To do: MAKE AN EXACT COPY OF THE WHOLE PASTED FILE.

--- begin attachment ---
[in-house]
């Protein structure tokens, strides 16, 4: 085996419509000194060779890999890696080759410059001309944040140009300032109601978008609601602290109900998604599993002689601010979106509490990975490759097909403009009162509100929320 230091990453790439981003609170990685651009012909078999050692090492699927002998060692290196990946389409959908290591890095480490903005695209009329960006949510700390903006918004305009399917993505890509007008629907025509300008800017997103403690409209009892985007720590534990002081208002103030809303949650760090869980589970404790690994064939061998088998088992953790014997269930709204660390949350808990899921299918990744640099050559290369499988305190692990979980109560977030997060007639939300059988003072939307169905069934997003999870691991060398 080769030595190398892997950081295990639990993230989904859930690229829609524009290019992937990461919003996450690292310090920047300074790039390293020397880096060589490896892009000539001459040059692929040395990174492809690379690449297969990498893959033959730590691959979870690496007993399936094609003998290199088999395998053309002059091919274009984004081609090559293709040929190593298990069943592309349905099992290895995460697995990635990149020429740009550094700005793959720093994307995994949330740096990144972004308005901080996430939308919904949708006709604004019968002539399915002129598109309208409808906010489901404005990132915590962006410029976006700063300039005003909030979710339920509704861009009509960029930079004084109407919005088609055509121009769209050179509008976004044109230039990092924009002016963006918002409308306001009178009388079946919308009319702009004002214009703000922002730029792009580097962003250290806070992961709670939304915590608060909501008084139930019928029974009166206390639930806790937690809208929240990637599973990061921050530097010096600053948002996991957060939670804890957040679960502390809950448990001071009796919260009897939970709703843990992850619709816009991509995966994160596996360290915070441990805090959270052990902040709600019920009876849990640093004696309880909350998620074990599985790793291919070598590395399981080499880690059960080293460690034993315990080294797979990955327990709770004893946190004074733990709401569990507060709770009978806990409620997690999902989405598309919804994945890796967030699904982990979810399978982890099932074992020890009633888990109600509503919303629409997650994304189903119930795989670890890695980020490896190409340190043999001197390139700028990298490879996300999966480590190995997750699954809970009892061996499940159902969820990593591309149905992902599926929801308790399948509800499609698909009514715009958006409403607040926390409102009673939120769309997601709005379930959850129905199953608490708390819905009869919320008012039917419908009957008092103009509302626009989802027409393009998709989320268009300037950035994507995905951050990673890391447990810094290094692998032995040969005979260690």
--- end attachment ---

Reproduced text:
[in-house]
């Protein structure tokens, strides 16, 4: 085996419509000194060779890999890696080759410059001309944040140009300032109601978008609601602290109900998604599993002689601010979106509490990975490759097909403009009162509100929320 230091990453790439981003609170990685651009012909078999050692090492699927002998060692290196990946389409959908290591890095480490903005695209009329960006949510700390903006918004305009399917993505890509007008629907025509300008800017997103403690409209009892985007720590534990002081208002103030809303949650760090869980589970404790690994064939061998088998088992953790014997269930709204660390949350808990899921299918990744640099050559290369499988305190692990979980109560977030997060007639939300059988003072939307169905069934997003999870691991060398 080769030595190398892997950081295990639990993230989904859930690229829609524009290019992937990461919003996450690292310090920047300074790039390293020397880096060589490896892009000539001459040059692929040395990174492809690379690449297969990498893959033959730590691959979870690496007993399936094609003998290199088999395998053309002059091919274009984004081609090559293709040929190593298990069943592309349905099992290895995460697995990635990149020429740009550094700005793959720093994307995994949330740096990144972004308005901080996430939308919904949708006709604004019968002539399915002129598109309208409808906010489901404005990132915590962006410029976006700063300039005003909030979710339920509704861009009509960029930079004084109407919005088609055509121009769209050179509008976004044109230039990092924009002016963006918002409308306001009178009388079946919308009319702009004002214009703000922002730029792009580097962003250290806070992961709670939304915590608060909501008084139930019928029974009166206390639930806790937690809208929240990637599973990061921050530097010096600053948002996991957060939670804890957040679960502390809950448990001071009796919260009897939970709703843990992850619709816009991509995966994160596996360290915070441990805090959270052990902040709600019920009876849990640093004696309880909350998620074990599985790793291919070598590395399981080499880690059960080293460690034993315990080294797979990955327990709770004893946190004074733990709401569990507060709770009978806990409620997690999902989405598309919804994945890796967030699904982990979810399978982890099932074992020890009633888990109600509503919303629409997650994304189903119930795989670890890695980020490896190409340190043999001197390139700028990298490879996300999966480590190995997750699954809970009892061996499940159902969820990593591309149905992902599926929801308790399948509800499609698909009514715009958006409403607040926390409102009673939120769309997601709005379930959850129905199953608490708390819905009869919320008012039917419908009957008092103009509302626009989802027409393009998709989320268009300037950035994507995905951050990673890391447990810094290094692998032995040969005979260690």